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Exploring Eberron: The great dice notation debate

Rubi Bayer, @@rubi_

Recently there was a community kerfuffle over the way the dice notation is phrased in Dungeons and Dragons Online. Instead of the traditional 1d6, 2d4, etc., the game was stating "does 6-16 damage," for example. The change was made because players new to the game and unfamiliar with traditional DnD were having trouble understanding what the phrasing meant.

On the surface, this just does not seem like a big deal, and many players were left wondering "So what? Why get so bent out of shape over a little thing like that?" Well, there's a very good reason, because it's more than just a simple matter of phrasing. The dice notation change is a handy illustration of something that many DDO players are very concerned about: Dungeons and Dragons Online becoming just another standard-issue fantasy MMO that just happens to have some familiar names scattered about.

Follow along after the jump as I look at the underlying issue of the dice notation debate and what it means for DDO.

Dungeons and Dragons Online is something special. It's a long-running, well-loved icon that's come online and given DnD fans an entirely new world to explore. DDO stood out in the fantasy MMO crowd and provided something that no other game could.

The population explosion triggered by the game's move to free-to-play was a great thing for both Turbine and for the the DDO community. Yes, I said it was a great thing for the community. "Niche game" does not equal "exclusive club to which outsiders are not invited." More is better in the world of MMOs, and an opportunity to introduce someone new to a world that you love should never be wasted. If a new player ventures into the community and begins spouting things that indicate that he just doesn't get it -- such as "It's just dice notation, settle down," -- how do you respond? If you mock, rage, and tell him to STFU noob, you're not only a drain on the community, but you're wasting a valuable chance.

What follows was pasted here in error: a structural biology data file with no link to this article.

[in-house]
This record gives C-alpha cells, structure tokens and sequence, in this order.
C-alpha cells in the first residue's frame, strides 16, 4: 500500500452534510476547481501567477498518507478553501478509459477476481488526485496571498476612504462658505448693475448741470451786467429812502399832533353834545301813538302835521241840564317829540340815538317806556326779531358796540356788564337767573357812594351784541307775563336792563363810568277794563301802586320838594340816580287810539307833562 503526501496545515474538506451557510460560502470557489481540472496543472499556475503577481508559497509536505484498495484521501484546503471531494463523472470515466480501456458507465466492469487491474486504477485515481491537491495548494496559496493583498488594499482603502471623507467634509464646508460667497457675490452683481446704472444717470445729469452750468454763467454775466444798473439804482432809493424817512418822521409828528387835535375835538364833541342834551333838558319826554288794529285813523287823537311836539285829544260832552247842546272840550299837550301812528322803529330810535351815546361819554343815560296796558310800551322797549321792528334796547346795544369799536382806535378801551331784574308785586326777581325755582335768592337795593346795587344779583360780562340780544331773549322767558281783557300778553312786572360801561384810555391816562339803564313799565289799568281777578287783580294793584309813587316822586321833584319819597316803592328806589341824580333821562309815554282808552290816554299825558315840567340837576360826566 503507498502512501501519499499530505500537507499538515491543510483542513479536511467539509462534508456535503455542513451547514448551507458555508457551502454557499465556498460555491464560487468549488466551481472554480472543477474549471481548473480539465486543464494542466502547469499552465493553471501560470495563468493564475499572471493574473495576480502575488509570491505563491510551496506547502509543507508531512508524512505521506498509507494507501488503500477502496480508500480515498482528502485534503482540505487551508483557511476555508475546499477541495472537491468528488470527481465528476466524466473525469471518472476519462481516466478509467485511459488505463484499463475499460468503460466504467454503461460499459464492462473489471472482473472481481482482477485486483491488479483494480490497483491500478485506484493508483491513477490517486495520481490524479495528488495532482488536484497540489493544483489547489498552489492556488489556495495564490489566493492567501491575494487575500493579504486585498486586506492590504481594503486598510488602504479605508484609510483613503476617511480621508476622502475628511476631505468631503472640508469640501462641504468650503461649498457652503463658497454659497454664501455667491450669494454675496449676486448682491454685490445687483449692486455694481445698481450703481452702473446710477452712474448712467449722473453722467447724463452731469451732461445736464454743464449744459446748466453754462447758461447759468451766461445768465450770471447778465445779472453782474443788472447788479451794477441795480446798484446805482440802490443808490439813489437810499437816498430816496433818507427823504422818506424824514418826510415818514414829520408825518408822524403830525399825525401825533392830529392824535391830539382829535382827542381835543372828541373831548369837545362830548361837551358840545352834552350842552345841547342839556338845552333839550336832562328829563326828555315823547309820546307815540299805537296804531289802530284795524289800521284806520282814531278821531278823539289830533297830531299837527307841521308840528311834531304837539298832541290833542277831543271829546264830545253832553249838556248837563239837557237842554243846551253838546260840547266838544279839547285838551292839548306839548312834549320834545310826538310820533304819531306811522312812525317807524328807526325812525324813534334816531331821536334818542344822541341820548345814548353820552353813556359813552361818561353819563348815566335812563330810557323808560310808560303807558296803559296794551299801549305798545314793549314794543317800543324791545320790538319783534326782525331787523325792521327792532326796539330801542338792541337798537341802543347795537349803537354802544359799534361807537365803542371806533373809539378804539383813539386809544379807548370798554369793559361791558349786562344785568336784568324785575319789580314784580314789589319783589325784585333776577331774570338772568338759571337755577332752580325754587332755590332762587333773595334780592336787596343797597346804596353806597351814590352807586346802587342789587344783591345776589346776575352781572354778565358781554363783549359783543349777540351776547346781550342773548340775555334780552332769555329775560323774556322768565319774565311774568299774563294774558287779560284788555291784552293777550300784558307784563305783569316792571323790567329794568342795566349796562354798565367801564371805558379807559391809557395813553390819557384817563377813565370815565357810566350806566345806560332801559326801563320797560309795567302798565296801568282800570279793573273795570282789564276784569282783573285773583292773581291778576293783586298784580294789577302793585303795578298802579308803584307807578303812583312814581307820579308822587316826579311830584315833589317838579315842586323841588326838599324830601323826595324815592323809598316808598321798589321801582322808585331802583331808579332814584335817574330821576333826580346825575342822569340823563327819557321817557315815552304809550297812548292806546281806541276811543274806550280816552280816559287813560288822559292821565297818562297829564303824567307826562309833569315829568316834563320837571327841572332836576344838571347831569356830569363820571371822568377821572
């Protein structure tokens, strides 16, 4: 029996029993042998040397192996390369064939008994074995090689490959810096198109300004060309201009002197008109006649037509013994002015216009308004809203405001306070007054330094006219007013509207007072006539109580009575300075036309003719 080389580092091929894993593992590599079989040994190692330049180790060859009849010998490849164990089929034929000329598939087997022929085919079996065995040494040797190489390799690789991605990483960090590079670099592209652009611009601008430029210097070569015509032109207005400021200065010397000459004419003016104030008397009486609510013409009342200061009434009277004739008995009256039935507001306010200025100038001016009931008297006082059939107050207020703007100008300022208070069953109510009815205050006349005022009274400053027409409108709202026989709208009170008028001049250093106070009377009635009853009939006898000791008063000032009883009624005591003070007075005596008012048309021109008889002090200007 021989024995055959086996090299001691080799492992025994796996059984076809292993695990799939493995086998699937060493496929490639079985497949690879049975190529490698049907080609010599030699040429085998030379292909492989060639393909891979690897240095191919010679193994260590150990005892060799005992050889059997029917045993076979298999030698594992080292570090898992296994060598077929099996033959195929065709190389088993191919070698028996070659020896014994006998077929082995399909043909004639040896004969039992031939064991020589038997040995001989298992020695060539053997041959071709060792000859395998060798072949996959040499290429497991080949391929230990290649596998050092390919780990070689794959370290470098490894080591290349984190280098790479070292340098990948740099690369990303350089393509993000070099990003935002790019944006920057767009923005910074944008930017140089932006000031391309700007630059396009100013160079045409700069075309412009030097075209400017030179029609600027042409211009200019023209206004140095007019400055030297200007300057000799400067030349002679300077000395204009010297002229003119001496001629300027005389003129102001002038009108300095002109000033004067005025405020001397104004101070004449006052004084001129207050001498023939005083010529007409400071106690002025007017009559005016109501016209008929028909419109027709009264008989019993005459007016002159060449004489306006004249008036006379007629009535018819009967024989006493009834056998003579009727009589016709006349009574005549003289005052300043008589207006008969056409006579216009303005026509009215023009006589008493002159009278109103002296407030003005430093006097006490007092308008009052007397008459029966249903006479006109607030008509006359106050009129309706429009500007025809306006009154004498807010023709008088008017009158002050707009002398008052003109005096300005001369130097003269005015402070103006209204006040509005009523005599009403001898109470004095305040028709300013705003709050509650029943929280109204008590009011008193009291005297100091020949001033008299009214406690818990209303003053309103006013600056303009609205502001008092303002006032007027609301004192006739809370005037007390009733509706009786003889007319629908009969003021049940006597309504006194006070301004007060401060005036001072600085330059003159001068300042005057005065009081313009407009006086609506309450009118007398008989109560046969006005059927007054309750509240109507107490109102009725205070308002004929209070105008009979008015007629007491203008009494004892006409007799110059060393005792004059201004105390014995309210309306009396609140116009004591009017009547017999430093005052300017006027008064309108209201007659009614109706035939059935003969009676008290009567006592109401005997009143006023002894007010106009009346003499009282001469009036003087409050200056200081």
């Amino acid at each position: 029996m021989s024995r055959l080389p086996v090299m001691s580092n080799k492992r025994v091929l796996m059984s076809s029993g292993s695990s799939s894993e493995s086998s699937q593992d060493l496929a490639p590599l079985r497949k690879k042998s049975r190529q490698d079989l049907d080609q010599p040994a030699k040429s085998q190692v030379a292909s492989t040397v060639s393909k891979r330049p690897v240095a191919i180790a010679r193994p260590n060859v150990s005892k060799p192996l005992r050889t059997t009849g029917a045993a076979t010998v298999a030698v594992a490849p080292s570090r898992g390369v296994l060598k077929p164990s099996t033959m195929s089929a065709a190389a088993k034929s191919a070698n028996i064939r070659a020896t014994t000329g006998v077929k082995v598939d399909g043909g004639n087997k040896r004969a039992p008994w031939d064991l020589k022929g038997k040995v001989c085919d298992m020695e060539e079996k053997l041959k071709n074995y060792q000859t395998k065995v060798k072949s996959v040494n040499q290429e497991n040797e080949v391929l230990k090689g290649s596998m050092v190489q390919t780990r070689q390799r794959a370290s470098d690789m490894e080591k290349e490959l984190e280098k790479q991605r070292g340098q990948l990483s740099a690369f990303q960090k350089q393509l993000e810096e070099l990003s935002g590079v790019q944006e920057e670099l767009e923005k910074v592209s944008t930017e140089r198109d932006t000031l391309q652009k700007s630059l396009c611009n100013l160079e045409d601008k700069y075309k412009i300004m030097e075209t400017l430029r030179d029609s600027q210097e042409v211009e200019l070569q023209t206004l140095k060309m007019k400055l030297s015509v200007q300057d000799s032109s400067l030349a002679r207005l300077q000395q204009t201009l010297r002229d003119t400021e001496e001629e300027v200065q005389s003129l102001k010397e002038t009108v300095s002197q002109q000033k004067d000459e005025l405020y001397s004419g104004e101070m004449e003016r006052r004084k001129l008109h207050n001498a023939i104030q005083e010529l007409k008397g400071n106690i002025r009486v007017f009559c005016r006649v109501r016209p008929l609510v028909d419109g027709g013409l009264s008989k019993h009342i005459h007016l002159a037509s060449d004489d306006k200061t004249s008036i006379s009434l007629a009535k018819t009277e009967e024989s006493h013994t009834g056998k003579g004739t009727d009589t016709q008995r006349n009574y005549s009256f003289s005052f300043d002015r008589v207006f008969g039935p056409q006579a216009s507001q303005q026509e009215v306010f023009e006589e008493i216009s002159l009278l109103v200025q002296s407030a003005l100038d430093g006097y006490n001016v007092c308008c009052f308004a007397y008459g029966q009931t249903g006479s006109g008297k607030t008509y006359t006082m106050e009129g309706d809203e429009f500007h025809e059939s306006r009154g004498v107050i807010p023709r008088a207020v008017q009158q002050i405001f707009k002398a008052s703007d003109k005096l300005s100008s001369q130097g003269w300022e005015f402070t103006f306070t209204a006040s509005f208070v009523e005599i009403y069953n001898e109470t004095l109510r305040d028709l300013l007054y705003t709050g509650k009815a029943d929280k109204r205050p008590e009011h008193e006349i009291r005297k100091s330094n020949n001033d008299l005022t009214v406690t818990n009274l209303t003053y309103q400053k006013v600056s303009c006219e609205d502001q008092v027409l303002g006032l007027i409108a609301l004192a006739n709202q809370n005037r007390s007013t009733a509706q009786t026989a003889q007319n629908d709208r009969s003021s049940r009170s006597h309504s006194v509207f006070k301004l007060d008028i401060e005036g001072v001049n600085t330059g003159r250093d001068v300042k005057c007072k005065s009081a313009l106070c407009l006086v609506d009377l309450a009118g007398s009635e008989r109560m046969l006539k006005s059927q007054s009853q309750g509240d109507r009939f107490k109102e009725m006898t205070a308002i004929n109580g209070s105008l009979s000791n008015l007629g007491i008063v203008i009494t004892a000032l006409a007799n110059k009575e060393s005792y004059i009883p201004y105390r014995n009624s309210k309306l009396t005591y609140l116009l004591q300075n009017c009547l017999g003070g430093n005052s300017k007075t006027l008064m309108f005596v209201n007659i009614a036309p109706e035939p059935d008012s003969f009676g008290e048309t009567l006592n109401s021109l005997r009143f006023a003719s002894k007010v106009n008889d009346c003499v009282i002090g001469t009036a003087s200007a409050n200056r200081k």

This game is evolving and changing largely to welcome new players. Most of those new players check DDO out for the first time because they've heard two things: it's good and it's free. Turbine wants them to stay. There's nothing wrong with that, of course -- the company is a for-profit business and exists to make money; that's not exactly a shameful secret. The problem arises because Turbine has a balance to strike. Your average non-DnD player can easily be overwhelmed by complicated rules, so the game needs to be newbie-friendly, and this is where the divide in the player base begins.

There is a significant gap between two sides of the community. On one side you have the people who have been playing for years. They know DDO inside and out, most likely played DnD, and love the game because it's so much more than your standard stick-it-with-the-sharp-end-until-it-dies, tank-heal-DPS game. As the game evolves to entice new players to stay, they feel that it's losing sight of what DDO is supposed to be, and that's terribly frustrating.

Now let's look at the other side. New players come in because they hear about this cool new game that's free. They download it and begin checking out the forums. They find players amusing themselves by devising derogatory names for updates, mechanics they dislike, and even for Turbine. They find people expressing outrage over every aspect of the game and contempt for anyone outside of their little circle of knowledge. If someone not in the know ventures to suggest that maybe things aren't so bad, he's greeted with howls of "GTFO TROLL!" The new players react defensively, of course, and nobody gains anything. (This of course doesn't represent the entire community -- because there is a very large and very helpful part to the community. But the anger and frustration is out there in a pretty big way.)

What a lost opportunity! Incoherent nerdrage accomplishes nothing and really only reflects poorly on the person having the tantrum. Every player new to DDO represents a chance to introduce someone to this amazing world. Veteran players, if those new players just don't get it, show them. Explain what DDO is all about. Explain that it's 3.5 and what that means. Explain to them why there are so many freakin' Kobolds all over the place and that a bugbear is neither a bug nor a bear. Show them the history of Eberron. Heck, explain why it's so funny that the new adventure pack sends you to find Nat Gann's urn.

Teaching someone the foundation of DDO is time well spent, because it will result in a new and valuable player who truly appreciates why DDO is special -- and who wants it to stay that way.

What about those of you who are new? Take the time to listen and learn. These people know their stuff. Free is great, but it's not what makes this a great game. There's much more to it than that, and it's really not that difficult. The dice notation is a perfect example -- if you just take a little bit of time to see what it's about, you'll understand. Worst case scenario: you absolutely can't understand what 1d6 means even though you've read an explanation five times. Go buy a pair of many-sided dice, read the thing again, and roll a few times. I promise you an "aha!" moment -- and it works that way with the rest of DDO as well.

This isn't a "let's all hug and get along and be besties 4EVA" column, mostly because I've been on the internet for more than five minutes and I know better. However, it does carry a valid point -- we all essentially want the same thing, which is to play this game and enjoy it. Bickering over dice notation is just a small example of the overall issue with this game, but it's also a good illustration of where DDO is headed and what we can do about it.

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